Open Access

UNICEF report Generation 2030 Africa calls upon investing in and empowering girls and young women

Reproductive Health201512:18

https://doi.org/10.1186/s12978-015-0007-x

Received: 24 February 2015

Accepted: 24 February 2015

Published: 17 March 2015

Abstract

UNICEF’s Generation 2030 Africa report released in August 2014, focusing exclusively on Africa, provides an in-depth analysis of child demographic trends. The report highlights the marked increase that Africa population has experienced in the last few decades and the rapid population expansion that is set to continue, with its inhabitants doubling from 1.2 billion to 2.4 billion between 2015 and 2050. A factor driving Africa’s population increase is that the number of women of reproductive age has risen fivefold from 54 million in 1950 to 280 million in 2015 and is set to further increase to 407 million in 2030 and 607 million by 2050. The increasing number of women of reproductive age in Africa will lead to an increasing number of births in Africa even under the assumption of large declines in fertility levels. Adolescent fertility remains high in many African countries and it is estimated that almost one fifth of women in Africa have an unmet need for family planning. The report calls upon investing in and empowering girls and young women and on improving reproductive health of African adolescents.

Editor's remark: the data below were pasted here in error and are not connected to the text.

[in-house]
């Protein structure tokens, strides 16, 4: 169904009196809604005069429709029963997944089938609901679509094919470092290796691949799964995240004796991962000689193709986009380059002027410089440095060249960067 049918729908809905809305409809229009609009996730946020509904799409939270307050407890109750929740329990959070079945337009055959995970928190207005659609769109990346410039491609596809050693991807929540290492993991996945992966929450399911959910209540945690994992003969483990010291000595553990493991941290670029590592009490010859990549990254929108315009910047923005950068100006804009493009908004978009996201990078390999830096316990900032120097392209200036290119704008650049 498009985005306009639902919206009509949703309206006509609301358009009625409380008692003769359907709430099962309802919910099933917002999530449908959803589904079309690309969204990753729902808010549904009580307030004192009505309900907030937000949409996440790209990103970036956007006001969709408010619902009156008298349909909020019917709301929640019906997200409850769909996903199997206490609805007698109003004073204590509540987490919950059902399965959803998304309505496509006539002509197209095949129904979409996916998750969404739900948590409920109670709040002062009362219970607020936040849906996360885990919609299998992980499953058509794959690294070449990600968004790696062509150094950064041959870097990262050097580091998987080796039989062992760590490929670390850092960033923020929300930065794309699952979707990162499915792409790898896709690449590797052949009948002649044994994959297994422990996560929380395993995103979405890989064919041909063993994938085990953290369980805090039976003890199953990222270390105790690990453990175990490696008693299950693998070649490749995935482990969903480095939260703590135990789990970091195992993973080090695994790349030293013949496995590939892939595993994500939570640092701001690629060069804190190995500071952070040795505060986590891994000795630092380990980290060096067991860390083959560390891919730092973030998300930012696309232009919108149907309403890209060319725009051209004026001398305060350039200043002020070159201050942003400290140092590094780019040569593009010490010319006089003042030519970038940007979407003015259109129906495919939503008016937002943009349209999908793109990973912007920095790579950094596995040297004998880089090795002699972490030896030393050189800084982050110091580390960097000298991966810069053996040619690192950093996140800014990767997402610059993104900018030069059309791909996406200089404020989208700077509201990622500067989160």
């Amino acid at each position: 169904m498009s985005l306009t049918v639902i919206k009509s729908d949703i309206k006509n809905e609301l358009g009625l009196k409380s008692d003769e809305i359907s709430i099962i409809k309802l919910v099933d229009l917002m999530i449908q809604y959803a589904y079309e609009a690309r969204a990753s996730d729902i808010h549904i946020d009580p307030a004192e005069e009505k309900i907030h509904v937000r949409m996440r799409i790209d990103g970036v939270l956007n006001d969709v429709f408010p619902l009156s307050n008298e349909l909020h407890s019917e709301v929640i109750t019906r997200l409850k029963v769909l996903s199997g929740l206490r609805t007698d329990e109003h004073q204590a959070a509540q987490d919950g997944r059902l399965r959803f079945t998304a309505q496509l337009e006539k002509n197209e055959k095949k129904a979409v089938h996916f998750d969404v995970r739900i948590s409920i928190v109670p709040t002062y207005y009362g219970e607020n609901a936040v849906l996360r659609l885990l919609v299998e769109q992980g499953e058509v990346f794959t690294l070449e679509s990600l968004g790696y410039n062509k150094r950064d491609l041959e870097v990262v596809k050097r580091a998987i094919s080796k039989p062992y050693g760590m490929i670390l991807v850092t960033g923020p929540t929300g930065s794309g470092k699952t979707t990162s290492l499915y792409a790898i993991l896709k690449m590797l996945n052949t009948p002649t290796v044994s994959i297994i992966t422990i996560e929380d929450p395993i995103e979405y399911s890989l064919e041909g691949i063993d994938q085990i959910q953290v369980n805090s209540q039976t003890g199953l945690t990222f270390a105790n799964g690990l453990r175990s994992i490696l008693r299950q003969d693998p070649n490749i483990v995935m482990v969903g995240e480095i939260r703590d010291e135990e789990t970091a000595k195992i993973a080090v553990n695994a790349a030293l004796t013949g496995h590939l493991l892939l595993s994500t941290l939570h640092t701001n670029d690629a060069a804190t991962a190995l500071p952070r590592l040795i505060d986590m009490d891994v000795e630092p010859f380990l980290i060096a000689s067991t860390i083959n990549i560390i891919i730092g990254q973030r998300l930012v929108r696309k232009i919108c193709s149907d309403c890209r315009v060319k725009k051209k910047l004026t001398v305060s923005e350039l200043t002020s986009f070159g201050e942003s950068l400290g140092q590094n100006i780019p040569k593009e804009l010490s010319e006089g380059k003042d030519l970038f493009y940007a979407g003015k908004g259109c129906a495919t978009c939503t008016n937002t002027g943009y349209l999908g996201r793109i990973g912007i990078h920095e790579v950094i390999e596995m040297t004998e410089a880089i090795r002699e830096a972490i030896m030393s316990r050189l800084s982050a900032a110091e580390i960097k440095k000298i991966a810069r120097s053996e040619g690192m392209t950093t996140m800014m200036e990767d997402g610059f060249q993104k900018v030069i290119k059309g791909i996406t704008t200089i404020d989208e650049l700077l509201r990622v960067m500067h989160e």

Keywords

Women of reproductive age Adolescent fertility Contraceptive prevalence Unmet need Africa

The African continent has experienced a marked increase in its population over the last few decades. The current population of Africa is five times its size in 1950 and the continent’s rapid population expansion is set to continue with its inhabitants doubling from 1.2 billion to 2.4 billion between 2015 and 2050 and eventually reaching 4.2 billion by 2100 [1]. By using the estimates and projections by the United Nations Population Division, UNICEF’s Generation 2030 Africa report takes a look into the demographic shifts in Africa and into the driving forces that have contributed and continue to contribute to the continent’s population increase.